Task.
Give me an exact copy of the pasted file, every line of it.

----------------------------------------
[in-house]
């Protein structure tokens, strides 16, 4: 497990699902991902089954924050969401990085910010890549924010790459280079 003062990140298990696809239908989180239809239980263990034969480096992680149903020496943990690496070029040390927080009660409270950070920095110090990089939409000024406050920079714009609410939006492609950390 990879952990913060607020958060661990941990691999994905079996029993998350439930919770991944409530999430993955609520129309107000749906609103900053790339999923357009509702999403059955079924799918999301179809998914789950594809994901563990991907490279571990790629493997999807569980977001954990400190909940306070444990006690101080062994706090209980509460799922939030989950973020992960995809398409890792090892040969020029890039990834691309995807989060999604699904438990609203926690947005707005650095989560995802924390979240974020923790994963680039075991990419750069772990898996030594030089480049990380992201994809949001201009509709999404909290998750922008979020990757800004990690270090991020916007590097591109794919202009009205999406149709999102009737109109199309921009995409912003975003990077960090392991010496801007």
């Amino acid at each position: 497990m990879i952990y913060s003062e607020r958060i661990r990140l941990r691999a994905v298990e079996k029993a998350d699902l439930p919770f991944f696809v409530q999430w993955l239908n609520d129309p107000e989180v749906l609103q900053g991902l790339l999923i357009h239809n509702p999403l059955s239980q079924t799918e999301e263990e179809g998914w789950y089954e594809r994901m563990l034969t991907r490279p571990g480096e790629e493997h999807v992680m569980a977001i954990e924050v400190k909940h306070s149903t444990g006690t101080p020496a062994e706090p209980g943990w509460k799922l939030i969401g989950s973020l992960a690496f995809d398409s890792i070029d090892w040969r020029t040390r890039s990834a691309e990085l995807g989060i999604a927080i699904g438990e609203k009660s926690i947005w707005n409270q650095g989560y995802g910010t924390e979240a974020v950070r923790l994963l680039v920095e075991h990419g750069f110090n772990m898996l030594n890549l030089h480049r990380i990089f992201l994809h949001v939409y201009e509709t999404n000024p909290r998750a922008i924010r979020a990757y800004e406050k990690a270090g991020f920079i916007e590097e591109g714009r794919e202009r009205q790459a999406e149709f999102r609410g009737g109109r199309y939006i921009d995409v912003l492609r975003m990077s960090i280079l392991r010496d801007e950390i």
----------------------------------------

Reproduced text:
[in-house]
């Protein structure tokens, strides 16, 4: 497990699902991902089954924050969401990085910010890549924010790459280079 003062990140298990696809239908989180239809239980263990034969480096992680149903020496943990690496070029040390927080009660409270950070920095110090990089939409000024406050920079714009609410939006492609950390 990879952990913060607020958060661990941990691999994905079996029993998350439930919770991944409530999430993955609520129309107000749906609103900053790339999923357009509702999403059955079924799918999301179809998914789950594809994901563990991907490279571990790629493997999807569980977001954990400190909940306070444990006690101080062994706090209980509460799922939030989950973020992960995809398409890792090892040969020029890039990834691309995807989060999604699904438990609203926690947005707005650095989560995802924390979240974020923790994963680039075991990419750069772990898996030594030089480049990380992201994809949001201009509709999404909290998750922008979020990757800004990690270090991020916007590097591109794919202009009205999406149709999102009737109109199309921009995409912003975003990077960090392991010496801007």
């Amino acid at each position: 497990m990879i952990y913060s003062e607020r958060i661990r990140l941990r691999a994905v298990e079996k029993a998350d699902l439930p919770f991944f696809v409530q999430w993955l239908n609520d129309p107000e989180v749906l609103q900053g991902l790339l999923i357009h239809n509702p999403l059955s239980q079924t799918e999301e263990e179809g998914w789950y089954e594809r994901m563990l034969t991907r490279p571990g480096e790629e493997h999807v992680m569980a977001i954990e924050v400190k909940h306070s149903t444990g006690t101080p020496a062994e706090p209980g943990w509460k799922l939030i969401g989950s973020l992960a690496f995809d398409s890792i070029d090892w040969r020029t040390r890039s990834a691309e990085l995807g989060i999604a927080i699904g438990e609203k009660s926690i947005w707005n409270q650095g989560y995802g910010t924390e979240a974020v950070r923790l994963l680039v920095e075991h990419g750069f110090n772990m898996l030594n890549l030089h480049r990380i990089f992201l994809h949001v939409y201009e509709t999404n000024p909290r998750a922008i924010r979020a990757y800004e406050k990690a270090g991020f920079i916007e590097e591109g714009r794919e202009r009205q790459a999406e149709f999102r609410g009737g109109r199309y939006i921009d995409v912003l492609r975003m990077s960090i280079l392991r010496d801007e950390i």